The Giver by Lois Lowry: In a world with no poverty, no crime, no sickness and no unemployment, and where every family is happy, 12-year-old Jonas is chosen to be the community’s Receiver of Memories. Under the tutelage of the Elders and an old man known as the Giver, he discovers the disturbing truth about his utopian world and struggles against the weight of its hypocrisy. With echoes of Brave New World, in this 1994 Newbery Medalwinner, Lowry examines the idea that people might freely choose to give up their humanity in order to create a more stable society. Gradually Jonas learns just how costly this ordered and pain-free society can be, and boldly decides he cannot pay the price.” Amazon.com
This book really “caught” me and I recommend it to anyone who wants to think about society. A young person’s Anthem by Ayn Rand.
Heirs of the Force: Star Wars: The Young Jedi Knights, Book Oneby Kevin J. Anderson and Rebecca Moesta: “Young Jedi Knightsis a Star Wars series by science fcition writer Kevin J. Anderson and his wife, Rebecca Moesta. The series covers the Jedi training of Jacen and Jaina Solo, the twin children of Han Solo and Leia Organa Solo. The series begins 23 years ABY, when the twins are fourteen years old.
Originally intended to cover six novels, the series eventually stretched to fourteen volumes. It spanned three distinct plot arcs:
- The first plot arc covers the young Jedi Knights’ fight against the dark Jedi Brakiss and his Shadow Academy, which eventually builds in strength enough to attack the Jedi Academy on Yavin 4. This plot arc also introduces the twins, as well as other supporting characters.
- The series became popular enough to support a second plot arc, consisting of the novels Shards of Alderaan to The Emperor’s Plague. This series deals with the young Jedi Knights’ fight against the Diversity Alliance, a group of non-humans seeking to take down the New Republic.
- The final three-part series details the young Jedi Knights’ relationship with Anja Gallandro, the daughter of Gallandro, a gunslinger who died while fighting Han Solo a long time ago.
Because it is geared towards younger readers, the Young Jedi Knights series is notable for tackling issues such as racism and drug abuse that are relevant in both the Star Wars universe and our present-day world.” Wikipedia: Young Jedi Knights
Mister Monday: The Keys to the Kingdom, Book One (and sequels) by Garth Nix: “Arthur Penhaligon’s school year is not off to a good start. On his first day, he suffers an asthma attack while running cross country and dreams that a mysterious figure hands him a key shaped like the minute hand of a clock. However, when he wakes up, he still has the key. That’s when strange things begin to happen. Mister Monday dispatches terrifying, dog-faced Fetchers to retrieve it, a bizarre sleeping illness sweeps the city, and only Arthur can see the weird new house that appears in his neighborhood. The seventh grader knows it all has something to do with the key, one of seven elusive fragments of the Will to which he has become heir apparent, and a mysterious atlas. When he ventures inside the house, he meets more strange characters than he could have imagined, none of whom are what they seem. And, of course, he must battle Monday, who will do anything to get the key back. With the help of the key, Arthur must fight his way out. The first in a seven part series for middle graders is every bit as exciting and suspenseful as the author’s previous young adult novels.” School Library Journal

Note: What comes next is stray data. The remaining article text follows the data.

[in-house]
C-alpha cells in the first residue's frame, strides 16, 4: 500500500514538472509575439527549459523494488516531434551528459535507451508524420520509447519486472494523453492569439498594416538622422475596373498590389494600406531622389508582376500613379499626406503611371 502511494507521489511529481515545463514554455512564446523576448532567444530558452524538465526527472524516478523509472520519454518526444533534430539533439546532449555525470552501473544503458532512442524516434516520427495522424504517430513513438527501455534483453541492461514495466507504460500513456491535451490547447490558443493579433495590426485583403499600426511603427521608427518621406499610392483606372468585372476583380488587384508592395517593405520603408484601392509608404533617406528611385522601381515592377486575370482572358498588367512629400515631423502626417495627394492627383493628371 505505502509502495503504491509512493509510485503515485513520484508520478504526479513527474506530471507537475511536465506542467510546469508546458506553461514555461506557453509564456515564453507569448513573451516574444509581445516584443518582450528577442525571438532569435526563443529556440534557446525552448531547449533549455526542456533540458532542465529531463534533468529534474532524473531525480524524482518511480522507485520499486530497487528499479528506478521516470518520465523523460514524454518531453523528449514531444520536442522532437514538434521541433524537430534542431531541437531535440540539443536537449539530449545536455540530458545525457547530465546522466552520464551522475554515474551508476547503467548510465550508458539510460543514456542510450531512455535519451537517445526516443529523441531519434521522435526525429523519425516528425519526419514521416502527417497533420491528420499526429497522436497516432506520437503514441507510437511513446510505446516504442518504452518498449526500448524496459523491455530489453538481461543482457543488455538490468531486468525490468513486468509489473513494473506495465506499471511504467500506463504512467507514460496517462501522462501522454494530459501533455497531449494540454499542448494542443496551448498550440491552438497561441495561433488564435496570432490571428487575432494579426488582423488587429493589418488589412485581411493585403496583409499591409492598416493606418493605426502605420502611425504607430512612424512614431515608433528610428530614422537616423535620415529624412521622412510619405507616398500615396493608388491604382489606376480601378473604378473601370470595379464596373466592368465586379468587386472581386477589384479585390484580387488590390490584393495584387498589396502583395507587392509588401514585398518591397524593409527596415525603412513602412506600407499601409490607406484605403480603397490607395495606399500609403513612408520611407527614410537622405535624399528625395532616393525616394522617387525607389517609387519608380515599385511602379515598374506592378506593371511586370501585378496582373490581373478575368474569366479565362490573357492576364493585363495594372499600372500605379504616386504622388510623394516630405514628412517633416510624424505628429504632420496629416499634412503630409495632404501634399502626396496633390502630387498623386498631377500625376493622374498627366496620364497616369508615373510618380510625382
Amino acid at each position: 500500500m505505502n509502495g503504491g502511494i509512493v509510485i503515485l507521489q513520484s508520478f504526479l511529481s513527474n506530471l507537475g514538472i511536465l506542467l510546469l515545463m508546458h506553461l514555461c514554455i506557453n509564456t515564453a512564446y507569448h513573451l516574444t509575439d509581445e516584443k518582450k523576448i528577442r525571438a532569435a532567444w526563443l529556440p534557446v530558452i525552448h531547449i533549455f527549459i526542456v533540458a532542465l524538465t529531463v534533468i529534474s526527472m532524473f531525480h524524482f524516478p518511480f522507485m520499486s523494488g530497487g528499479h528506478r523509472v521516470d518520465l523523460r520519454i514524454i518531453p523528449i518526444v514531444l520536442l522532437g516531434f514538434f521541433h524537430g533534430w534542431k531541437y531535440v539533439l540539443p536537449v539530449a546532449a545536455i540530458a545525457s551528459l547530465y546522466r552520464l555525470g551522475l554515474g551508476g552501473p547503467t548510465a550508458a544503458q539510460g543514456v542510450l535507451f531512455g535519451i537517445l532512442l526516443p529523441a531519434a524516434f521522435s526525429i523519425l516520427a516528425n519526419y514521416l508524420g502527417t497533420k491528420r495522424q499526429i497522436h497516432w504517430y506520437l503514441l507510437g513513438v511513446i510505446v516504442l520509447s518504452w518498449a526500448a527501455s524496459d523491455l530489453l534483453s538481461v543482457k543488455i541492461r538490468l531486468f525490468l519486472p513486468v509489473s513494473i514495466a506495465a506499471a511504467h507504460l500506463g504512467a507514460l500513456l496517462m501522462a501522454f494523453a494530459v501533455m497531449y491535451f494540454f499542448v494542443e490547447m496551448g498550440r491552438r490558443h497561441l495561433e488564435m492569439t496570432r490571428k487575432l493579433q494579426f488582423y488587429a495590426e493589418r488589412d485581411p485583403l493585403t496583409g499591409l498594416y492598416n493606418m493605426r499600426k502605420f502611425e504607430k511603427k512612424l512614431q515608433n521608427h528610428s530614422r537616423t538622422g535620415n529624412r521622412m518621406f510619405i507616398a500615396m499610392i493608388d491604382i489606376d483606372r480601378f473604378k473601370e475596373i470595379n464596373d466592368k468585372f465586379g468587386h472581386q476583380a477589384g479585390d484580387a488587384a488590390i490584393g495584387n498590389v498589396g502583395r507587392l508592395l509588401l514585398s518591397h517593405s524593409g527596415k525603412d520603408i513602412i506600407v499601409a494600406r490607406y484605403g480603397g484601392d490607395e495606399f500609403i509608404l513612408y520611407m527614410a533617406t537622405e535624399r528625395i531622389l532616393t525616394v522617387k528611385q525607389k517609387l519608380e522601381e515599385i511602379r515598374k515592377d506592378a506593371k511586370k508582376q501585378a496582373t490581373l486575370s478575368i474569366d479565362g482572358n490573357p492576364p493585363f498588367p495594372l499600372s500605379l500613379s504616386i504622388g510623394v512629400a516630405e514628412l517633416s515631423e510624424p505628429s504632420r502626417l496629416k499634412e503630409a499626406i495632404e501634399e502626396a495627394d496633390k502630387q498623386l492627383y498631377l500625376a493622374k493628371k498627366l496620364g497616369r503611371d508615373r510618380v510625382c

This set was/is entertaining, odd, and can be confusing to younger, less experienced readers. But those who persevere will find delights that unfold as the story does, and the sequels are a must for the complete picture of the Kingdom.
Sabriel: The Abhorsen Trilogy (and sequels) by Garth Nix: “After receiving a cryptic message from her father, Abhorsen, a necromancer trapped in Death, 18-year-old Sabriel sets off into the Old Kingdom. Fraught with peril and deadly trickery, her journey takes her to a world filled with parasitical spirits, Mordicants, and Shadow Hands. Unlike other necromancers, who raise the dead, Abhorsen lays the disturbed dead back to rest. This obliges him–and now Sabriel, who has taken on her father’s title and duties–to slip over the border into the icy river of Death, sometimes battling the evil forces that lurk there, waiting for an opportunity to escape into the realm of the living. Desperate to find her father, and grimly determined to help save the Old Kingdom from destruction by the horrible forces of the evil undead, Sabriel endures almost impossible exhaustion, violent confrontations, and terrifying challenges to her supernatural abilities–and her destiny.
Garth Nix delves deep into the mystical underworld of necromancy, magic, and the monstrous undead. This tale is not for the faint of heart; imbedded in the classic good-versus-evil story line are subplots of grisly ghouls hungry for human life to perpetuate their stay in the world of the living, and dark, devastating secrets of betrayal and loss.” Amazon.com
This was an all-time favorite of my older daughter who liked her fiction more dense (like Ayn Rand and Sartre), and because of it became fascinated with Dante’s Inferno and read that. Highly recommended for more adult teen readers.